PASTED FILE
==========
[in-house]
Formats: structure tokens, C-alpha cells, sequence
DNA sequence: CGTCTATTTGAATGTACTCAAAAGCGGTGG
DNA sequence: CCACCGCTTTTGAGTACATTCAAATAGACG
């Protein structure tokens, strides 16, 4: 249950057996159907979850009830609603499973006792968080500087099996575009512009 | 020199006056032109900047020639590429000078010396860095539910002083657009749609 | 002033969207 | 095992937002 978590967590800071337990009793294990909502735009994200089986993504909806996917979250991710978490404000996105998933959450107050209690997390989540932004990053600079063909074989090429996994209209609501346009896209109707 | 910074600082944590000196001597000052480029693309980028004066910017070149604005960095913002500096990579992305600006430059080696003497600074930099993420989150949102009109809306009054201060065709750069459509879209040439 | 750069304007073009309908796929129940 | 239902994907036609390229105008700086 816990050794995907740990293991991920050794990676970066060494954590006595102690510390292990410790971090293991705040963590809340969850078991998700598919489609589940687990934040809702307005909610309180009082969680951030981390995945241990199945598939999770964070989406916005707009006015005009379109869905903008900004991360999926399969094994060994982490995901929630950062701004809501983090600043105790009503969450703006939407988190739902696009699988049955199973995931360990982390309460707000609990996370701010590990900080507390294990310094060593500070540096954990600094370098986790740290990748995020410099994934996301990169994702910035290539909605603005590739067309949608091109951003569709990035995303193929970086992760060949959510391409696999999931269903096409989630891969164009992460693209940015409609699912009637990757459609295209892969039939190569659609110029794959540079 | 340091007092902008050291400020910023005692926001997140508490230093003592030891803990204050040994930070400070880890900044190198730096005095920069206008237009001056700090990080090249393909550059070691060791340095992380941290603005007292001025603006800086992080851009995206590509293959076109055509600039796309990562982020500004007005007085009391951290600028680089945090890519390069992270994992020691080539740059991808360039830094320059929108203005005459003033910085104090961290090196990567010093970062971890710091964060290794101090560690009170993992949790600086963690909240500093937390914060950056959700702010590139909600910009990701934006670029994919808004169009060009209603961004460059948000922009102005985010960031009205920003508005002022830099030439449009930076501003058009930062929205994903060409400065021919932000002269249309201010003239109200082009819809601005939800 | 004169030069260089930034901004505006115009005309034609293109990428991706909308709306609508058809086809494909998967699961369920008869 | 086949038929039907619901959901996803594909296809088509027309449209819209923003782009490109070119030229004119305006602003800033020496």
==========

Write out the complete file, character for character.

[in-house]
Formats: structure tokens, C-alpha cells, sequence
DNA sequence: CGTCTATTTGAATGTACTCAAAAGCGGTGG
DNA sequence: CCACCGCTTTTGAGTACATTCAAATAGACG
């Protein structure tokens, strides 16, 4: 249950057996159907979850009830609603499973006792968080500087099996575009512009 | 020199006056032109900047020639590429000078010396860095539910002083657009749609 | 002033969207 | 095992937002 978590967590800071337990009793294990909502735009994200089986993504909806996917979250991710978490404000996105998933959450107050209690997390989540932004990053600079063909074989090429996994209209609501346009896209109707 | 910074600082944590000196001597000052480029693309980028004066910017070149604005960095913002500096990579992305600006430059080696003497600074930099993420989150949102009109809306009054201060065709750069459509879209040439 | 750069304007073009309908796929129940 | 239902994907036609390229105008700086 816990050794995907740990293991991920050794990676970066060494954590006595102690510390292990410790971090293991705040963590809340969850078991998700598919489609589940687990934040809702307005909610309180009082969680951030981390995945241990199945598939999770964070989406916005707009006015005009379109869905903008900004991360999926399969094994060994982490995901929630950062701004809501983090600043105790009503969450703006939407988190739902696009699988049955199973995931360990982390309460707000609990996370701010590990900080507390294990310094060593500070540096954990600094370098986790740290990748995020410099994934996301990169994702910035290539909605603005590739067309949608091109951003569709990035995303193929970086992760060949959510391409696999999931269903096409989630891969164009992460693209940015409609699912009637990757459609295209892969039939190569659609110029794959540079 | 340091007092902008050291400020910023005692926001997140508490230093003592030891803990204050040994930070400070880890900044190198730096005095920069206008237009001056700090990080090249393909550059070691060791340095992380941290603005007292001025603006800086992080851009995206590509293959076109055509600039796309990562982020500004007005007085009391951290600028680089945090890519390069992270994992020691080539740059991808360039830094320059929108203005005459003033910085104090961290090196990567010093970062971890710091964060290794101090560690009170993992949790600086963690909240500093937390914060950056959700702010590139909600910009990701934006670029994919808004169009060009209603961004460059948000922009102005985010960031009205920003508005002022830099030439449009930076501003058009930062929205994903060409400065021919932000002269249309201010003239109200082009819809601005939800 | 004169030069260089930034901004505006115009005309034609293109990428991706909308709306609508058809086809494909998967699961369920008869 | 086949038929039907619901959901996803594909296809088509027309449209819209923003782009490109070119030229004119305006602003800033020496």